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6 small steps toward cooler spaceships

Image: Magbeam station
An artist’s conception shows a Magbeam station emitting a plasma beam to propel a target spacecraft beyond Jupiter. (Credit: UW Advanced Propulsion Lab)

SPOKANE, Wash. — Is there a better way to power a spaceship? The basic tools of the rocket trade have been refined over the course of nearly nine decades, but there’s only so far the physics will take us. If we ever want to send anything to another star system, as described in Kim Stanley Robinson’s newly published book“Aurora,” we’ll have to come up with new technologies.

Some of those technologies were laid out at Sasquan, the world science-fiction convention playing out this week in Spokane, during a session on the art and science of spaceships. And it turns out many of those technologies have a Seattle spin. Get a quick rundown on six research areas, with links to the local connections.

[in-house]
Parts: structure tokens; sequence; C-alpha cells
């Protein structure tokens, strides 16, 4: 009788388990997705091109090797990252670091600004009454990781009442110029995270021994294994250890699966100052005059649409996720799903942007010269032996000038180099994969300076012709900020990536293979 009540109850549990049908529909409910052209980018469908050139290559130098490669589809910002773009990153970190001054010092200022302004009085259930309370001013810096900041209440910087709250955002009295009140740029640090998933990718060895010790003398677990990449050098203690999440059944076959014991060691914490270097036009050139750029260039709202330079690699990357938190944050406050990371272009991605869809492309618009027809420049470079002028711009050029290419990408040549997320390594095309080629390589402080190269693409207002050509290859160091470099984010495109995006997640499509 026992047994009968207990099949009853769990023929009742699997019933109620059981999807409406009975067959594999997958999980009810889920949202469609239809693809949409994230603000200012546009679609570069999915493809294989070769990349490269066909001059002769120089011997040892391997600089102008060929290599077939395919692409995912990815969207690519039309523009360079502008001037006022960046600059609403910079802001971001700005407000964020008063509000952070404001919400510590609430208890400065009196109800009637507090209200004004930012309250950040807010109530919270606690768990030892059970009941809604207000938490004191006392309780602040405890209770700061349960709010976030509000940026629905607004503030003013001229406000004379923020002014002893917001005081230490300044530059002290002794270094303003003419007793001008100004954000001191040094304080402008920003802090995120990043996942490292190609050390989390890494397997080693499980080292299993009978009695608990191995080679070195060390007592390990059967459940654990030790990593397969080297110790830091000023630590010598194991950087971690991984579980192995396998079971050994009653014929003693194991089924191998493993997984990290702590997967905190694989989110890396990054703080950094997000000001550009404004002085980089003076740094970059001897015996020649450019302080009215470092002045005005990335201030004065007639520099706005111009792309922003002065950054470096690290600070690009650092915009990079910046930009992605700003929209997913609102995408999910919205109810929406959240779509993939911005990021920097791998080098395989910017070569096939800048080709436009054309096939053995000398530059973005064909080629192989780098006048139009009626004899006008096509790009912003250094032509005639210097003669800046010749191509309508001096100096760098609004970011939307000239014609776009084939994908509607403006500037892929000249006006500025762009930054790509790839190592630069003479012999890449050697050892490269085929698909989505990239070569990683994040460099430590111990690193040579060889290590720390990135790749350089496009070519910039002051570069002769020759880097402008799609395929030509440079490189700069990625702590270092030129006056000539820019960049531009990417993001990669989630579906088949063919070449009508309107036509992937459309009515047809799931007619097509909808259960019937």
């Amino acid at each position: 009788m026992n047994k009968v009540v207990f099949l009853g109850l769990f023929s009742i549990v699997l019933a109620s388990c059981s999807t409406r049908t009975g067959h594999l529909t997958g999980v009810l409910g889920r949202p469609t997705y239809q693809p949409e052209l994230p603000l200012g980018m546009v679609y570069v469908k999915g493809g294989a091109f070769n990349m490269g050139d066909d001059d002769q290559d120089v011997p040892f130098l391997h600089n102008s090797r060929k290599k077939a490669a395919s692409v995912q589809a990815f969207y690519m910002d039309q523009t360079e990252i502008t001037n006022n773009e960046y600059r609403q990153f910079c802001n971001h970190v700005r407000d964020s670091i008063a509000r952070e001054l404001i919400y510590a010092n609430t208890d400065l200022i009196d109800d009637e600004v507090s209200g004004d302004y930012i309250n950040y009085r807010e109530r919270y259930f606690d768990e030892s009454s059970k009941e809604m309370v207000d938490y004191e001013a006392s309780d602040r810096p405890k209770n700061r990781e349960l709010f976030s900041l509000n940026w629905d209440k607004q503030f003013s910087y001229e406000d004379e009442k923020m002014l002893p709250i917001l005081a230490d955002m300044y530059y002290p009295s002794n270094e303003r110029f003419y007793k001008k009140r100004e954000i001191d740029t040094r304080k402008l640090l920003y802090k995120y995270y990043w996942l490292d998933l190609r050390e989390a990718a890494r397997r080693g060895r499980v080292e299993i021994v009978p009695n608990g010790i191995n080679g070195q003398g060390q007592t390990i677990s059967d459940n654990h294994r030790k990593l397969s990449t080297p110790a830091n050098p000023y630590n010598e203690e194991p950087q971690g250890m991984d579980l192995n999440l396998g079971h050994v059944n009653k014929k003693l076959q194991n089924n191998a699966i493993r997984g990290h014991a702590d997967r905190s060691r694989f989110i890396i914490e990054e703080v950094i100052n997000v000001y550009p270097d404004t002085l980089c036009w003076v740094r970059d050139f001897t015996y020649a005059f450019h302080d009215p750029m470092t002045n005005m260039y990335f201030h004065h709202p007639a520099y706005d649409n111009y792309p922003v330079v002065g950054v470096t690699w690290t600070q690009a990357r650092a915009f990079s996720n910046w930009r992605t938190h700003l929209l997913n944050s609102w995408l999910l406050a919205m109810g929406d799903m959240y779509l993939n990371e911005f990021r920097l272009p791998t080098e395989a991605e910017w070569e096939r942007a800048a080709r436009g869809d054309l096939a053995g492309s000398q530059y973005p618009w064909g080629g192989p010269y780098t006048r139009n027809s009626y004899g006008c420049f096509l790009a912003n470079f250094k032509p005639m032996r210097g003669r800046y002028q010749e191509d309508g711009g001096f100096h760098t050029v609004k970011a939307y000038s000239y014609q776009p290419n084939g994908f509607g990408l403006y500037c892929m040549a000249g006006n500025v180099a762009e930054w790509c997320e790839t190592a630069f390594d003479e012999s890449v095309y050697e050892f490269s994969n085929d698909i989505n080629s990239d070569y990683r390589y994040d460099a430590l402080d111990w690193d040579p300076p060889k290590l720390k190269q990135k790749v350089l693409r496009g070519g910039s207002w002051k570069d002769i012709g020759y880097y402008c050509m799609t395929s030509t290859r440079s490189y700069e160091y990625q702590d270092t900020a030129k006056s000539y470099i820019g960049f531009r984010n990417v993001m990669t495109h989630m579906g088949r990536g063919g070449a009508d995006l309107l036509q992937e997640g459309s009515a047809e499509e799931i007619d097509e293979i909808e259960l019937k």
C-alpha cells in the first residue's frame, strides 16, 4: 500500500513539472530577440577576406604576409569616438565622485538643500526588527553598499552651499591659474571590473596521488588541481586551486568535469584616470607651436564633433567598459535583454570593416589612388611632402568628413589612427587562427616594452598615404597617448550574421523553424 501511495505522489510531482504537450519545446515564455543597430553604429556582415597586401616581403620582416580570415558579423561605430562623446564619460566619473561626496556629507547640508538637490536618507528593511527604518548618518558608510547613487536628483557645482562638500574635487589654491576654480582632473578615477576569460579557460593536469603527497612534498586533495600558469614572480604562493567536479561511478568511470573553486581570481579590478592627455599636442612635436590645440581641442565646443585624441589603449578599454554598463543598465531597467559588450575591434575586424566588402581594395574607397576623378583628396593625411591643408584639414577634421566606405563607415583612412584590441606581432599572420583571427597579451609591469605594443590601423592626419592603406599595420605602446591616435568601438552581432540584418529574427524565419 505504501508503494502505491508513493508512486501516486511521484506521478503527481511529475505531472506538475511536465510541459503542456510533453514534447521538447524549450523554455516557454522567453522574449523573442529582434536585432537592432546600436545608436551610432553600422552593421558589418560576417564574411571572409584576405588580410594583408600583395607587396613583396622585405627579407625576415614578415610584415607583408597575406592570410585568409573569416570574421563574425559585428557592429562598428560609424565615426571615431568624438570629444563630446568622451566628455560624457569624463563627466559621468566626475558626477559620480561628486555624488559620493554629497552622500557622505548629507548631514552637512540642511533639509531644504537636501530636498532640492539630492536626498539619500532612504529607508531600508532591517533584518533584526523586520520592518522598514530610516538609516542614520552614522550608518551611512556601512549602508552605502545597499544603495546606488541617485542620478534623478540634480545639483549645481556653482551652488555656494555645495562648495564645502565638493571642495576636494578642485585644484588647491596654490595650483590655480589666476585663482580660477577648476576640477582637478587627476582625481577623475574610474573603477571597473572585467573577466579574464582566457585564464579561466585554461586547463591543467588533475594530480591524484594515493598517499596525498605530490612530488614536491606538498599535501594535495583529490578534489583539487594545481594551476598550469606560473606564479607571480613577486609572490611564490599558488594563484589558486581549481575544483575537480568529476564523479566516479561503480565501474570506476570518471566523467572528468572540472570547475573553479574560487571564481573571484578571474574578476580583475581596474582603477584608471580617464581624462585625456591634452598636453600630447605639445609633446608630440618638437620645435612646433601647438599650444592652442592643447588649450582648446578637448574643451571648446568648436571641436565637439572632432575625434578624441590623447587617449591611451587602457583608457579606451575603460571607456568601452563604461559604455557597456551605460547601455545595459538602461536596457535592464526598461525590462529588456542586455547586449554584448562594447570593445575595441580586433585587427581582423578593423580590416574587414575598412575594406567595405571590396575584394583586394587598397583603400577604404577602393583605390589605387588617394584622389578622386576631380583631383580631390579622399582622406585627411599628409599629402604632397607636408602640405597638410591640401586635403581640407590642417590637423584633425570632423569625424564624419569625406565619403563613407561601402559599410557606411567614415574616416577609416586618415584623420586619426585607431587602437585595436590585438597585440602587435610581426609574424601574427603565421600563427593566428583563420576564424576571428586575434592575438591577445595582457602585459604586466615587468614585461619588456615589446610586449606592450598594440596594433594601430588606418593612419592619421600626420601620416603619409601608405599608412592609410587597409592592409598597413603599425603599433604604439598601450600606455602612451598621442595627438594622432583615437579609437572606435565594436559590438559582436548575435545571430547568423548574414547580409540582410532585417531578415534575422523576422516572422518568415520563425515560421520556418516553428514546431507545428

Read the full story on GeekWire.

By Alan Boyle

Mastermind of Cosmic Log, contributing editor at GeekWire, author of "The Case for Pluto: How a Little Planet Made a Big Difference," president of the Council for the Advancement of Science Writing. Check out "About Alan Boyle" for more fun facts.

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